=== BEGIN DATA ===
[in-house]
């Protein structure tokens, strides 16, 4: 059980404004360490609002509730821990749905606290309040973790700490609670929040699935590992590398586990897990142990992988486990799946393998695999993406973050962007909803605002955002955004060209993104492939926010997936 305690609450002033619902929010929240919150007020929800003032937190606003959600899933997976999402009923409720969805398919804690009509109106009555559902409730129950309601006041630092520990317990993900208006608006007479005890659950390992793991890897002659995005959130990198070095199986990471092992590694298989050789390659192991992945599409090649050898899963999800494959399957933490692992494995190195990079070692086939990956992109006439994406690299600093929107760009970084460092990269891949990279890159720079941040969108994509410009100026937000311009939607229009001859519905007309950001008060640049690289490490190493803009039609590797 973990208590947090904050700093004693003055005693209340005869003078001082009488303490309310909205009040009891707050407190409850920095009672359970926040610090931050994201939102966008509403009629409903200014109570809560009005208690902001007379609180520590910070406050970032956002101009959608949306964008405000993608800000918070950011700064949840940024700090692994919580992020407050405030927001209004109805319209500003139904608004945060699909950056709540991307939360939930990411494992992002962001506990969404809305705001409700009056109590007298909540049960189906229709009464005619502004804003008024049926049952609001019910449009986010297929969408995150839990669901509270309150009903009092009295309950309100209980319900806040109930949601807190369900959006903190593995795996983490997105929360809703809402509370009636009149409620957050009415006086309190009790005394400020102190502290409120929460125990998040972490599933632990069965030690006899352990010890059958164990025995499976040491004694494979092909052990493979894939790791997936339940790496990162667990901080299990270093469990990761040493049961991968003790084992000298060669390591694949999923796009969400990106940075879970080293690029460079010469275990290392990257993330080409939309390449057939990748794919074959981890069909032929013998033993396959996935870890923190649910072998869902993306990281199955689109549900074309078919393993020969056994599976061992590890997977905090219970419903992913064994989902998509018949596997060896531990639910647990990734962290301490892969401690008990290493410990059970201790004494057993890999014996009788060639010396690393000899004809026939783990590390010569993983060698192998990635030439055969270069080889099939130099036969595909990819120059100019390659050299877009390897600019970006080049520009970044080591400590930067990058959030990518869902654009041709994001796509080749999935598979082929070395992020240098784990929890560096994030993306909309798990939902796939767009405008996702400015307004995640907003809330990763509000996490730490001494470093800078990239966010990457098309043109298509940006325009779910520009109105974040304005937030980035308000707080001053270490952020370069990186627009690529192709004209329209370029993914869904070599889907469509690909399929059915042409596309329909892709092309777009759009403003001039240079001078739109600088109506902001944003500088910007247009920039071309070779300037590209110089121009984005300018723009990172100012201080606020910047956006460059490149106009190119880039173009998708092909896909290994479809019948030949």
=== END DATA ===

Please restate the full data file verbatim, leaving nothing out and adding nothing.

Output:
[in-house]
């Protein structure tokens, strides 16, 4: 059980404004360490609002509730821990749905606290309040973790700490609670929040699935590992590398586990897990142990992988486990799946393998695999993406973050962007909803605002955002955004060209993104492939926010997936 305690609450002033619902929010929240919150007020929800003032937190606003959600899933997976999402009923409720969805398919804690009509109106009555559902409730129950309601006041630092520990317990993900208006608006007479005890659950390992793991890897002659995005959130990198070095199986990471092992590694298989050789390659192991992945599409090649050898899963999800494959399957933490692992494995190195990079070692086939990956992109006439994406690299600093929107760009970084460092990269891949990279890159720079941040969108994509410009100026937000311009939607229009001859519905007309950001008060640049690289490490190493803009039609590797 973990208590947090904050700093004693003055005693209340005869003078001082009488303490309310909205009040009891707050407190409850920095009672359970926040610090931050994201939102966008509403009629409903200014109570809560009005208690902001007379609180520590910070406050970032956002101009959608949306964008405000993608800000918070950011700064949840940024700090692994919580992020407050405030927001209004109805319209500003139904608004945060699909950056709540991307939360939930990411494992992002962001506990969404809305705001409700009056109590007298909540049960189906229709009464005619502004804003008024049926049952609001019910449009986010297929969408995150839990669901509270309150009903009092009295309950309100209980319900806040109930949601807190369900959006903190593995795996983490997105929360809703809402509370009636009149409620957050009415006086309190009790005394400020102190502290409120929460125990998040972490599933632990069965030690006899352990010890059958164990025995499976040491004694494979092909052990493979894939790791997936339940790496990162667990901080299990270093469990990761040493049961991968003790084992000298060669390591694949999923796009969400990106940075879970080293690029460079010469275990290392990257993330080409939309390449057939990748794919074959981890069909032929013998033993396959996935870890923190649910072998869902993306990281199955689109549900074309078919393993020969056994599976061992590890997977905090219970419903992913064994989902998509018949596997060896531990639910647990990734962290301490892969401690008990290493410990059970201790004494057993890999014996009788060639010396690393000899004809026939783990590390010569993983060698192998990635030439055969270069080889099939130099036969595909990819120059100019390659050299877009390897600019970006080049520009970044080591400590930067990058959030990518869902654009041709994001796509080749999935598979082929070395992020240098784990929890560096994030993306909309798990939902796939767009405008996702400015307004995640907003809330990763509000996490730490001494470093800078990239966010990457098309043109298509940006325009779910520009109105974040304005937030980035308000707080001053270490952020370069990186627009690529192709004209329209370029993914869904070599889907469509690909399929059915042409596309329909892709092309777009759009403003001039240079001078739109600088109506902001944003500088910007247009920039071309070779300037590209110089121009984005300018723009990172100012201080606020910047956006460059490149106009190119880039173009998708092909896909290994479809019948030949």